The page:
Our top 10 tips for hay fever season
We love this time of year: longer, sunnier days definitely add a spring to our step. That being said, the blooming flowers also mark the arrival of the certainly less welcome hay fever season!
Allergic rhinitis – more commonly known as hay fever – is a collection of symptoms caused by airborne particles of pollen. The one in four of us that suffer from hay fever in the UK can experience a range of symptoms including watery eyes, bouts of sneezing and runny noses as our bodies launch an immune response in an attempt to flush out the offending pollen.
While there is much we can do to alleviate these symptoms, if left untreated this pesky allergy can keep us locked indoors and unable to make the most of the warmer weather. From simple lifestyle changes to medical interventions, we’ve compiled a list of our favourite tips for staying sneeze-free this season!
Our top tips for treating hay fever
1. Stay pollen savvy
This handy pollen forecast from Met Office allows us to stay up to date with regional pollen levels so that we’re never caught off guard. It’s also worth noting that pollen counts are at their highest at the beginning and end of the day.
2. Head to the chemist
There are a number of readily available, over-the-counter treatments that can help to manage the symptoms of hay fever. If you’re suffering with dry, itchy and/or sore eyes, sodium cromoglicate eye drops can help to provide relief. Similarly, nasal sprays and barrier balms are useful tools that can help to block the inhalation of airborne allergens, preventing symptoms before they occur.
Anti-histamine tablets are one of the most effective treatments as they prevent the action of histamine – the chemical produced by the body in order to trigger an allergy response. It is important to note, however, that histamine also plays an important role in regulating sleep and wakefulness. This means that some anti-histamines, such as chlorphenamine, hydroxyzine and promethazine, can cause drowsiness and are best taken at night. If you would prefer to take your anti-histamine first thing, look out for non-drowsy alternatives such as cetirizine, loratadine and fexofenadine.
3. Reach for some sunnies
If symptoms of hay fever are particularly acute around the eyes, it can be really helpful to use a physical block as well as anti-histamine eye drops. With the added bonus of protecting delicate under eye skin from damaging (and ageing) UV radiation, sunglasses also help to keep out any airborne pollen. Sleeping with windows shut and fan on can also help to prevent pollen settling on your eyes as you sleep.
4. Wash hair and clothes daily
Throughout the day, pollen particles can get caught in our hair and clothes. This often results in a flare of symptoms even when safely indoors. Washing or brushing out hair and/or simply changing our clothes once home can prevent any unnecessary irritation. If allergies have escalated out of control, standing under a cool shower can also help to bring rapid relief.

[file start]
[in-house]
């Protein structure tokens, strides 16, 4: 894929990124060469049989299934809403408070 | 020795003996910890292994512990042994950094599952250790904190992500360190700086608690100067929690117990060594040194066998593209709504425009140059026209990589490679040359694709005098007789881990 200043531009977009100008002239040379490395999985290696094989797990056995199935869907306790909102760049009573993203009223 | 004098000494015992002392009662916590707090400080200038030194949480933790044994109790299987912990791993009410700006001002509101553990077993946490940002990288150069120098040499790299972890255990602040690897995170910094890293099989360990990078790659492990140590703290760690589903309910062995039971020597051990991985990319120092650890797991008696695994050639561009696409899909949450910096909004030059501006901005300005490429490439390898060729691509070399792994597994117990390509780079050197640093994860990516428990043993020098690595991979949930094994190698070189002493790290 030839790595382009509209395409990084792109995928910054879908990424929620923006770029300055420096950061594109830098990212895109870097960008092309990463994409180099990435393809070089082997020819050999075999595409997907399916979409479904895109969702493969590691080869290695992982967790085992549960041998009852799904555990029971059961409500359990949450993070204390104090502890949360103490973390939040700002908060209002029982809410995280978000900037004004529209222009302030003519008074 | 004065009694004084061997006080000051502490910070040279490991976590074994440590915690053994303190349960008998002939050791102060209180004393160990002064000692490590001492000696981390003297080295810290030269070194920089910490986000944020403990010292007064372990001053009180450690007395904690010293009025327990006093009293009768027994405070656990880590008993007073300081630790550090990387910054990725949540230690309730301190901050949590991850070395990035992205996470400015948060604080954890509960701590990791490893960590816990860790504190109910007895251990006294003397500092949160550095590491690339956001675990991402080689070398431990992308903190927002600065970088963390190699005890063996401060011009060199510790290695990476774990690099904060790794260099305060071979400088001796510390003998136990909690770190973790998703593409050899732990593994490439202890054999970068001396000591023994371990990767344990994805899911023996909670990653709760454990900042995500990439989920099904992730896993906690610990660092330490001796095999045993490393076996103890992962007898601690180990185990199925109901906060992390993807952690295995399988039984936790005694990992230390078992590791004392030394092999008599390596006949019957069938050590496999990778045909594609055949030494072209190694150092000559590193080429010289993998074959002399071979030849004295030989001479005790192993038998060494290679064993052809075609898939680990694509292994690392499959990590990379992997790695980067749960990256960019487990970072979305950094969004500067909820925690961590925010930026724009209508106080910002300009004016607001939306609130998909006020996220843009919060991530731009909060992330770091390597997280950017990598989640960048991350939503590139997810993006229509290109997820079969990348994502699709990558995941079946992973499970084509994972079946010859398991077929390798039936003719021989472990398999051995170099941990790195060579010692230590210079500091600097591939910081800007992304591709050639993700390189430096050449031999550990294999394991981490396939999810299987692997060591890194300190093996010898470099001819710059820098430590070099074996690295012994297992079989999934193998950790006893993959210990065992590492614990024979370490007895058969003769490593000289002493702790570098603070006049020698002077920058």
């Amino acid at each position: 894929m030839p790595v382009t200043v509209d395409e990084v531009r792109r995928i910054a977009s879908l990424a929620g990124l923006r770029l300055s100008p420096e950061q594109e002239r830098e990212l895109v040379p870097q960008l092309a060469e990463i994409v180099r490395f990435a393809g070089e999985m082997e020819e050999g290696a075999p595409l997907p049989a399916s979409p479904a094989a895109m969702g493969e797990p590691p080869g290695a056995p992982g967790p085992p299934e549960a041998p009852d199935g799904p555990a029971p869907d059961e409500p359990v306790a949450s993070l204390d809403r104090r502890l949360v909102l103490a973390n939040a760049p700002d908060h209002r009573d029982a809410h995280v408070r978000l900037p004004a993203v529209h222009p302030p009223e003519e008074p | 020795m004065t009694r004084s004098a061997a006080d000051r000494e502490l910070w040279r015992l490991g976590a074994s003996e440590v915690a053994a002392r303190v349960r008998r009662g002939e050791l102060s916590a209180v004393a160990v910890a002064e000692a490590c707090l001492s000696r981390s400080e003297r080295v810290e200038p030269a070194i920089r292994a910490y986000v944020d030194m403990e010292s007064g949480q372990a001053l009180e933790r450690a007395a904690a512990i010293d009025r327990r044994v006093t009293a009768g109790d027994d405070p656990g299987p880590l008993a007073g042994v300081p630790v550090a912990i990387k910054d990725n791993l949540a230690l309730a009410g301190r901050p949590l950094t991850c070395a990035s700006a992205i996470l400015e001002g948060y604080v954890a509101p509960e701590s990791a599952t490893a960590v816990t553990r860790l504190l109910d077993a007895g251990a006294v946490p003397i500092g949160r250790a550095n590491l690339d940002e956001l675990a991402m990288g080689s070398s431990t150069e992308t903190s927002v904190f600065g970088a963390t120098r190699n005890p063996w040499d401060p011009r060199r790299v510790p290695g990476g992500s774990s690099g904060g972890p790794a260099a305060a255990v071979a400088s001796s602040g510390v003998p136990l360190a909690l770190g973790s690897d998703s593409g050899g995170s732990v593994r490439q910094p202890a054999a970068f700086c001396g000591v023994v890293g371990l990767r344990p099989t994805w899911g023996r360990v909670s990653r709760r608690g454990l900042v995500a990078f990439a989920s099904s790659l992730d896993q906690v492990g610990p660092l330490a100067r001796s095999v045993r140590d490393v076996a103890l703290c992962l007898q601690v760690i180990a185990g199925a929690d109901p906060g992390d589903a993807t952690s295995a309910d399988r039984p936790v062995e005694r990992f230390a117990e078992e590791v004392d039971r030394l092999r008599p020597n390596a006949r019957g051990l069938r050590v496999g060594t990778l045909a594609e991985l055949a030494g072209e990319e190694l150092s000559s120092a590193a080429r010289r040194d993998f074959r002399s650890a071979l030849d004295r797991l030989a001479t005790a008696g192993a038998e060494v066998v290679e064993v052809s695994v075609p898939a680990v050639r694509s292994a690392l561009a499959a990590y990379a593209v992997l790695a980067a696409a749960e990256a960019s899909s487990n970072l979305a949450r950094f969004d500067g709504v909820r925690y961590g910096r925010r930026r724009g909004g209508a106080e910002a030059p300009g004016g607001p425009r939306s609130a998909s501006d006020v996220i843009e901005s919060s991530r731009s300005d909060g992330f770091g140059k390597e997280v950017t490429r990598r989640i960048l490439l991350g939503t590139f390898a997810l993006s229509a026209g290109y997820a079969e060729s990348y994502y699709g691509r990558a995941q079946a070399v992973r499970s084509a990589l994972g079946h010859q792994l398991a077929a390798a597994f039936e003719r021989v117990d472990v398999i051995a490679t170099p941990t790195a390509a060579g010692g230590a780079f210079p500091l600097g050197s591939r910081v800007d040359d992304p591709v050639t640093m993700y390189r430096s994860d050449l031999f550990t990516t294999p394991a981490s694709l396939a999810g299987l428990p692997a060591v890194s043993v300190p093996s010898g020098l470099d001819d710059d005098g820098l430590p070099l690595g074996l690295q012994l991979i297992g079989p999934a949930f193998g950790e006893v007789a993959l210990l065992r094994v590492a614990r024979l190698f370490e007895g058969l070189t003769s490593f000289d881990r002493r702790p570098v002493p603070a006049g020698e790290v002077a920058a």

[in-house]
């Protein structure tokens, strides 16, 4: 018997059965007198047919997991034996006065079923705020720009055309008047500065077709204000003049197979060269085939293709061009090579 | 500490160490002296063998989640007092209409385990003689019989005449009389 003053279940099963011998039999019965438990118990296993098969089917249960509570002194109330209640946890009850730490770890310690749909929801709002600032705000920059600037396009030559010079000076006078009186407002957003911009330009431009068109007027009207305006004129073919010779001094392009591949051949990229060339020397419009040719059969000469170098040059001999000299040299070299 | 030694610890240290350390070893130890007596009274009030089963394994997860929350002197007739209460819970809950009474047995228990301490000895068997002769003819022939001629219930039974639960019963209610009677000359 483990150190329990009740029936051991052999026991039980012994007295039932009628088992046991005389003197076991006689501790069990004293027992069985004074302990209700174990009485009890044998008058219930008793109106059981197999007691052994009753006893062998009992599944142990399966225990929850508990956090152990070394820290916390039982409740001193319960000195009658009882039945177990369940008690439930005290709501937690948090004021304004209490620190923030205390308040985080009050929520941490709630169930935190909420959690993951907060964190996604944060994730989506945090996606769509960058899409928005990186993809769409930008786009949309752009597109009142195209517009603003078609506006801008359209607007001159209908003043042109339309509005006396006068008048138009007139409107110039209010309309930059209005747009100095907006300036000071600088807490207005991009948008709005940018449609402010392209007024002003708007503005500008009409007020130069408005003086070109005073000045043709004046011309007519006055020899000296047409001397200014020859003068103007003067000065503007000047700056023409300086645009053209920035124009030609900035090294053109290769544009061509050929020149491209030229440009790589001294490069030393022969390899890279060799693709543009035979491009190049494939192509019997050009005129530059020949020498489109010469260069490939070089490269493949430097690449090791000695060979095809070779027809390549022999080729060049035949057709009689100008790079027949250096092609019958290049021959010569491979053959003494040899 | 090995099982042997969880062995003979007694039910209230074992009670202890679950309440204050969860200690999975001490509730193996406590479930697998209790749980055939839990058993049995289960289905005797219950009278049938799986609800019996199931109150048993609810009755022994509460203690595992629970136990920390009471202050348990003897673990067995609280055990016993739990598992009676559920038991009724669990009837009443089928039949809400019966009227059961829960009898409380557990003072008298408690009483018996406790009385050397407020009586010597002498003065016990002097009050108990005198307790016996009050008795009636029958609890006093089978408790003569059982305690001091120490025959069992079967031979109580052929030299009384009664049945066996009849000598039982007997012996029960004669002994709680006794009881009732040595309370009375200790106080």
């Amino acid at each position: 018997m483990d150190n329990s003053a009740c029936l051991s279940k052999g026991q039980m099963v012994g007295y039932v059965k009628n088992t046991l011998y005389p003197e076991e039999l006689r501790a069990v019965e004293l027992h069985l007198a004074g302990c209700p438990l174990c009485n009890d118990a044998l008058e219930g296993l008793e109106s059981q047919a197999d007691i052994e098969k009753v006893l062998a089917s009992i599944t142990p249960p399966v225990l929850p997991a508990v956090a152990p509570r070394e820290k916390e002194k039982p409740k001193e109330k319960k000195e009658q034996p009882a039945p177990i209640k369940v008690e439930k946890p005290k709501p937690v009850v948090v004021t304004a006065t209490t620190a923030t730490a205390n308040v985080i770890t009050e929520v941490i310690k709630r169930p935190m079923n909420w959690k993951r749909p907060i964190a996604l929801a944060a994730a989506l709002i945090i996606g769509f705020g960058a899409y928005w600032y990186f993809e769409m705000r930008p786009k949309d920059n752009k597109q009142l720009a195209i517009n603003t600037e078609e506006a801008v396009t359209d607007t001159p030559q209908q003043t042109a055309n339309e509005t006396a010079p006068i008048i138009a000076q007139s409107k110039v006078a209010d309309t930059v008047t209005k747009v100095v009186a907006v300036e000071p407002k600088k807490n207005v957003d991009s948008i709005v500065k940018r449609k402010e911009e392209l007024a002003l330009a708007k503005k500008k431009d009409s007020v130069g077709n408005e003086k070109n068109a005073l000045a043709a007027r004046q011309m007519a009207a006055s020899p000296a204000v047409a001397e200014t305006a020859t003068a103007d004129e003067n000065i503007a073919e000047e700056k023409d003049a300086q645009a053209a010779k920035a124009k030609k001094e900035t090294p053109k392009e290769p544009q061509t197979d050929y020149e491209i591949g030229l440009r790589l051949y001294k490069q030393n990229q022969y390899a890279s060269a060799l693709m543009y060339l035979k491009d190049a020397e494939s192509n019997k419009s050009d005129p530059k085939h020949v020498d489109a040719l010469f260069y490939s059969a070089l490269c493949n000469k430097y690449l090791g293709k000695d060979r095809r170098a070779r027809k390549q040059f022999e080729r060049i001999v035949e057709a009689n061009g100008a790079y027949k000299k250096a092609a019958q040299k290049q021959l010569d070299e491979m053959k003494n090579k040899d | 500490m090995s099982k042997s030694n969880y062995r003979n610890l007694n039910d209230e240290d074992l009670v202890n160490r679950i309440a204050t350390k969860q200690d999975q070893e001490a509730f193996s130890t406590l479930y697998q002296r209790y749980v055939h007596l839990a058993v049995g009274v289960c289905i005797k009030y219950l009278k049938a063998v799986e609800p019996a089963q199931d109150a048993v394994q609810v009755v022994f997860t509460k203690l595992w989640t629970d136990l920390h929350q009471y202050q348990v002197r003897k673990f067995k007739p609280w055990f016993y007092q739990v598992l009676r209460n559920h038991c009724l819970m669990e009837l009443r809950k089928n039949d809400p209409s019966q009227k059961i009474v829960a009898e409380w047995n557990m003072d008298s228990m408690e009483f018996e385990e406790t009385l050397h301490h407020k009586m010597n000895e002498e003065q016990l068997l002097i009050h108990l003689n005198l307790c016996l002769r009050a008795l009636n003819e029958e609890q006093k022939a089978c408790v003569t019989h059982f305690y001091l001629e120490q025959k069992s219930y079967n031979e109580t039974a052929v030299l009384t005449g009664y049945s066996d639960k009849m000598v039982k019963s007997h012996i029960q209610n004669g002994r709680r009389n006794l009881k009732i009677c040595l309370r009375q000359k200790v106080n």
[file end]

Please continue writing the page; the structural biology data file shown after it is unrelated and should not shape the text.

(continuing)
5. Dry clothes and bed sheets inside
Once again, clothes and bed linen hung outside to dry can accumulate huge amounts of pollen. Using a tumble dryer or hanging laundry (particularly pillow cases) away from open windows are safer options for those struggling with hay fever.
6. Keep pets off the furniture
At this time of year, dogs really aren’t a man’s best friend. Our furry companions can carry pollen from outside and leave traces of it throughout our homes. If symptoms of hay fever are keeping you up at night, make sure pets are kept off the bed.
7. Avoid cigarette smoke
If you needed another reason to stay away from the cigarettes, the thousands of chemicals present in smoke can irritate the lungs, eyes, throat and nose. They’ll exacerbate any symptoms of hay fever.
8. Avoid alcohol
We love a G&T in the sun as much as the next person but, unfortunately, alcohol stimulates the production of histamine – the pesky chemical that is produced in excess in hay fever sufferers. If sneezing and runny noses are getting you down, we recommend opting for a mocktail (check out our delicious sour cherry and lime julep recipe here), a glass of gut-friendly kombucha or even a non-alcoholic spirit such as the deliciously botanical Seedlip Garden.
9. Listen to your gut
Here at Liz Earle Wellbeing we are passionate advocates for great gut health. It really does affect all areas of health from digestion to mental health. Crucially, a recent study has shown that probiotics that contain both Lactobacilli and Bifidobacteria can help to alleviate hay fever symptoms.
While many swear by eating a spoonful of locally produced honey in order to help the body build an immunity to local pollen, there is currently no evidence from the scientific community to support this claim. However, raw honey is a good prebiotic. Research shows that it aids digestion and promotes a healthy gut microbial balance in favour of hay fever fighting Lactobacilli and Bifidobacteria.
10. Visit your GP
If severe symptoms persist, it’s worth popping to see your local GP. There are a number of prescription-only treatments available. This includes stronger anti-histamine tablets, steroids and immunotherapy – a treatment that exposes patients to increasing amounts of pollen over time through tablets and/or injections.